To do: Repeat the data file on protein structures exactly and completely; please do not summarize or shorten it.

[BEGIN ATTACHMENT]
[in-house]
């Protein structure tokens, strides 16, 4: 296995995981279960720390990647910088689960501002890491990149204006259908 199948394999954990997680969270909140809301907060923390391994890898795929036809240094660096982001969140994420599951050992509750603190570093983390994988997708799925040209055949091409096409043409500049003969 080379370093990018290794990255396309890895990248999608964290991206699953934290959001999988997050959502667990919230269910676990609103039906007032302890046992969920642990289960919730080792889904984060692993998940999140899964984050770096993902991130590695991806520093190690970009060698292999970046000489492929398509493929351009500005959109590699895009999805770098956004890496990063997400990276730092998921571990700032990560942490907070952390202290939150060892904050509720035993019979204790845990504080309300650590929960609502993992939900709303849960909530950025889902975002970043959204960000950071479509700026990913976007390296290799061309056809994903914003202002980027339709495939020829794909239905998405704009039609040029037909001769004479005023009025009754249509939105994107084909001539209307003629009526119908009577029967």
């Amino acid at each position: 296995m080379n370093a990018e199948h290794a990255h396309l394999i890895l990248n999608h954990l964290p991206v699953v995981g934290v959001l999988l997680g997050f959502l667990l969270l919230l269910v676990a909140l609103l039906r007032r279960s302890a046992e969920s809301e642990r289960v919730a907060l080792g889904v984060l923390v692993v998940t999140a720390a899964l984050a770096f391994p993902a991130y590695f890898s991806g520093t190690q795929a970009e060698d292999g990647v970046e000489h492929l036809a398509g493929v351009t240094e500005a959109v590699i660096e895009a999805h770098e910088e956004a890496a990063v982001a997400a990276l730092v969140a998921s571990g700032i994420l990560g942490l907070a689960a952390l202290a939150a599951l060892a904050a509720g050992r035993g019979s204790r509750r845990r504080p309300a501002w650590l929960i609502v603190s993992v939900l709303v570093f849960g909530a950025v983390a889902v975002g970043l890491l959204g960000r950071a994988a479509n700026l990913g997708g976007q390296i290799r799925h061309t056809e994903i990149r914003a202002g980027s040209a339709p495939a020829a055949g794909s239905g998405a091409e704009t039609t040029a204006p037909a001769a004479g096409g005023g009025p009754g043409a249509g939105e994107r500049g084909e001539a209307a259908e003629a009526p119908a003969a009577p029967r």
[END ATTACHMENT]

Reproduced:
[in-house]
């Protein structure tokens, strides 16, 4: 296995995981279960720390990647910088689960501002890491990149204006259908 199948394999954990997680969270909140809301907060923390391994890898795929036809240094660096982001969140994420599951050992509750603190570093983390994988997708799925040209055949091409096409043409500049003969 080379370093990018290794990255396309890895990248999608964290991206699953934290959001999988997050959502667990919230269910676990609103039906007032302890046992969920642990289960919730080792889904984060692993998940999140899964984050770096993902991130590695991806520093190690970009060698292999970046000489492929398509493929351009500005959109590699895009999805770098956004890496990063997400990276730092998921571990700032990560942490907070952390202290939150060892904050509720035993019979204790845990504080309300650590929960609502993992939900709303849960909530950025889902975002970043959204960000950071479509700026990913976007390296290799061309056809994903914003202002980027339709495939020829794909239905998405704009039609040029037909001769004479005023009025009754249509939105994107084909001539209307003629009526119908009577029967």
């Amino acid at each position: 296995m080379n370093a990018e199948h290794a990255h396309l394999i890895l990248n999608h954990l964290p991206v699953v995981g934290v959001l999988l997680g997050f959502l667990l969270l919230l269910v676990a909140l609103l039906r007032r279960s302890a046992e969920s809301e642990r289960v919730a907060l080792g889904v984060l923390v692993v998940t999140a720390a899964l984050a770096f391994p993902a991130y590695f890898s991806g520093t190690q795929a970009e060698d292999g990647v970046e000489h492929l036809a398509g493929v351009t240094e500005a959109v590699i660096e895009a999805h770098e910088e956004a890496a990063v982001a997400a990276l730092v969140a998921s571990g700032i994420l990560g942490l907070a689960a952390l202290a939150a599951l060892a904050a509720g050992r035993g019979s204790r509750r845990r504080p309300a501002w650590l929960i609502v603190s993992v939900l709303v570093f849960g909530a950025v983390a889902v975002g970043l890491l959204g960000r950071a994988a479509n700026l990913g997708g976007q390296i290799r799925h061309t056809e994903i990149r914003a202002g980027s040209a339709p495939a020829a055949g794909s239905g998405a091409e704009t039609t040029a204006p037909a001769a004479g096409g005023g009025p009754g043409a249509g939105e994107r500049g084909e001539a209307a259908e003629a009526p119908a003969a009577p029967r």